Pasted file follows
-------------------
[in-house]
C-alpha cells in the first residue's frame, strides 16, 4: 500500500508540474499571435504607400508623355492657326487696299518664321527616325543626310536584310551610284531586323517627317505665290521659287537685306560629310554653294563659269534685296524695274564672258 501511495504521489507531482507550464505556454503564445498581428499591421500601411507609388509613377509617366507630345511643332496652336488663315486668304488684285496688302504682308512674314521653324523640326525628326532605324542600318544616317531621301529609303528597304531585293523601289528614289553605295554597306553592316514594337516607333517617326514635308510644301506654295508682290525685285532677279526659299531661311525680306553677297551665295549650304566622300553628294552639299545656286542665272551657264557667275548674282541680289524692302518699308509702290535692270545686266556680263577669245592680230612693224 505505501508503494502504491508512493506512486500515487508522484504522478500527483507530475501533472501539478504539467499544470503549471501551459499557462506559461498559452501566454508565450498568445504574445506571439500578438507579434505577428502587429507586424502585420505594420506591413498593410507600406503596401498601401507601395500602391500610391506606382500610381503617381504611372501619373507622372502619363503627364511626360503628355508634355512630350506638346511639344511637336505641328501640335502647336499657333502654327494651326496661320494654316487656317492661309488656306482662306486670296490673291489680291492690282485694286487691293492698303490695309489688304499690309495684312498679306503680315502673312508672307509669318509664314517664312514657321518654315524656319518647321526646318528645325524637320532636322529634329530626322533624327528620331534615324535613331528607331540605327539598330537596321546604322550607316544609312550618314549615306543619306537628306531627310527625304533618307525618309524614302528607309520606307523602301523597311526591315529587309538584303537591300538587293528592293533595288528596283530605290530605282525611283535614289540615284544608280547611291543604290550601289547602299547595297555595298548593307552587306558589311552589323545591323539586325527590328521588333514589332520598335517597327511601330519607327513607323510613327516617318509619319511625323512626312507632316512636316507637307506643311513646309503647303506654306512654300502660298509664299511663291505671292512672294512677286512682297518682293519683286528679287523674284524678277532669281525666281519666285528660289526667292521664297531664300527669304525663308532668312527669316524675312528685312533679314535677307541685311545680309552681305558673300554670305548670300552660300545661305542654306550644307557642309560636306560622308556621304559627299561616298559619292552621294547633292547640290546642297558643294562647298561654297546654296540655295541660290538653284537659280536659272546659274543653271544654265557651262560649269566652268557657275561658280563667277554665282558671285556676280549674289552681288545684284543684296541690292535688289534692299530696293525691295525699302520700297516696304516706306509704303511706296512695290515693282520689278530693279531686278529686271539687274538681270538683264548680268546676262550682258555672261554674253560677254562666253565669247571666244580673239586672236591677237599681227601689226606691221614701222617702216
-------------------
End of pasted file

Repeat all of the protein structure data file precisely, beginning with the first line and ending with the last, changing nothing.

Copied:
[in-house]
C-alpha cells in the first residue's frame, strides 16, 4: 500500500508540474499571435504607400508623355492657326487696299518664321527616325543626310536584310551610284531586323517627317505665290521659287537685306560629310554653294563659269534685296524695274564672258 501511495504521489507531482507550464505556454503564445498581428499591421500601411507609388509613377509617366507630345511643332496652336488663315486668304488684285496688302504682308512674314521653324523640326525628326532605324542600318544616317531621301529609303528597304531585293523601289528614289553605295554597306553592316514594337516607333517617326514635308510644301506654295508682290525685285532677279526659299531661311525680306553677297551665295549650304566622300553628294552639299545656286542665272551657264557667275548674282541680289524692302518699308509702290535692270545686266556680263577669245592680230612693224 505505501508503494502504491508512493506512486500515487508522484504522478500527483507530475501533472501539478504539467499544470503549471501551459499557462506559461498559452501566454508565450498568445504574445506571439500578438507579434505577428502587429507586424502585420505594420506591413498593410507600406503596401498601401507601395500602391500610391506606382500610381503617381504611372501619373507622372502619363503627364511626360503628355508634355512630350506638346511639344511637336505641328501640335502647336499657333502654327494651326496661320494654316487656317492661309488656306482662306486670296490673291489680291492690282485694286487691293492698303490695309489688304499690309495684312498679306503680315502673312508672307509669318509664314517664312514657321518654315524656319518647321526646318528645325524637320532636322529634329530626322533624327528620331534615324535613331528607331540605327539598330537596321546604322550607316544609312550618314549615306543619306537628306531627310527625304533618307525618309524614302528607309520606307523602301523597311526591315529587309538584303537591300538587293528592293533595288528596283530605290530605282525611283535614289540615284544608280547611291543604290550601289547602299547595297555595298548593307552587306558589311552589323545591323539586325527590328521588333514589332520598335517597327511601330519607327513607323510613327516617318509619319511625323512626312507632316512636316507637307506643311513646309503647303506654306512654300502660298509664299511663291505671292512672294512677286512682297518682293519683286528679287523674284524678277532669281525666281519666285528660289526667292521664297531664300527669304525663308532668312527669316524675312528685312533679314535677307541685311545680309552681305558673300554670305548670300552660300545661305542654306550644307557642309560636306560622308556621304559627299561616298559619292552621294547633292547640290546642297558643294562647298561654297546654296540655295541660290538653284537659280536659272546659274543653271544654265557651262560649269566652268557657275561658280563667277554665282558671285556676280549674289552681288545684284543684296541690292535688289534692299530696293525691295525699302520700297516696304516706306509704303511706296512695290515693282520689278530693279531686278529686271539687274538681270538683264548680268546676262550682258555672261554674253560677254562666253565669247571666244580673239586672236591677237599681227601689226606691221614701222617702216